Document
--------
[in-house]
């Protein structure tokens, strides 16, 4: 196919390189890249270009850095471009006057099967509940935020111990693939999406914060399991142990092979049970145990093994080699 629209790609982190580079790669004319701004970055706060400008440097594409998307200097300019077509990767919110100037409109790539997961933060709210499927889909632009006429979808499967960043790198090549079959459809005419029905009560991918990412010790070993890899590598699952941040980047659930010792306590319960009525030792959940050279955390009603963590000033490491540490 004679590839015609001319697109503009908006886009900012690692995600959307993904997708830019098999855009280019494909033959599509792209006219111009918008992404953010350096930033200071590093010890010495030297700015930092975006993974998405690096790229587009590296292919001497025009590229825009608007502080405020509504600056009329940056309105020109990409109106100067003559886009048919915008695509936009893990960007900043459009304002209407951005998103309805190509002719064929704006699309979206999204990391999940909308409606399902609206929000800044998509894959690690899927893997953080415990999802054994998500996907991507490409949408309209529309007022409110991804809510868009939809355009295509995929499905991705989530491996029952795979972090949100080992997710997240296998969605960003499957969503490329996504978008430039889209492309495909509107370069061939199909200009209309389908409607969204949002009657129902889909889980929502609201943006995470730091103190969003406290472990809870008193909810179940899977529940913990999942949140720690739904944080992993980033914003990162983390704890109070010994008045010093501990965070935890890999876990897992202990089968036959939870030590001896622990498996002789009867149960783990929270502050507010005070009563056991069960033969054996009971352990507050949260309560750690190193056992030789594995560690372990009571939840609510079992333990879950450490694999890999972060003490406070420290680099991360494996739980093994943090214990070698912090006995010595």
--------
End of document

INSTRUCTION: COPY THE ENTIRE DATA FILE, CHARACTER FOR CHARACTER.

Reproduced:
[in-house]
């Protein structure tokens, strides 16, 4: 196919390189890249270009850095471009006057099967509940935020111990693939999406914060399991142990092979049970145990093994080699 629209790609982190580079790669004319701004970055706060400008440097594409998307200097300019077509990767919110100037409109790539997961933060709210499927889909632009006429979808499967960043790198090549079959459809005419029905009560991918990412010790070993890899590598699952941040980047659930010792306590319960009525030792959940050279955390009603963590000033490491540490 004679590839015609001319697109503009908006886009900012690692995600959307993904997708830019098999855009280019494909033959599509792209006219111009918008992404953010350096930033200071590093010890010495030297700015930092975006993974998405690096790229587009590296292919001497025009590229825009608007502080405020509504600056009329940056309105020109990409109106100067003559886009048919915008695509936009893990960007900043459009304002209407951005998103309805190509002719064929704006699309979206999204990391999940909308409606399902609206929000800044998509894959690690899927893997953080415990999802054994998500996907991507490409949408309209529309007022409110991804809510868009939809355009295509995929499905991705989530491996029952795979972090949100080992997710997240296998969605960003499957969503490329996504978008430039889209492309495909509107370069061939199909200009209309389908409607969204949002009657129902889909889980929502609201943006995470730091103190969003406290472990809870008193909810179940899977529940913990999942949140720690739904944080992993980033914003990162983390704890109070010994008045010093501990965070935890890999876990897992202990089968036959939870030590001896622990498996002789009867149960783990929270502050507010005070009563056991069960033969054996009971352990507050949260309560750690190193056992030789594995560690372990009571939840609510079992333990879950450490694999890999972060003490406070420290680099991360494996739980093994943090214990070698912090006995010595």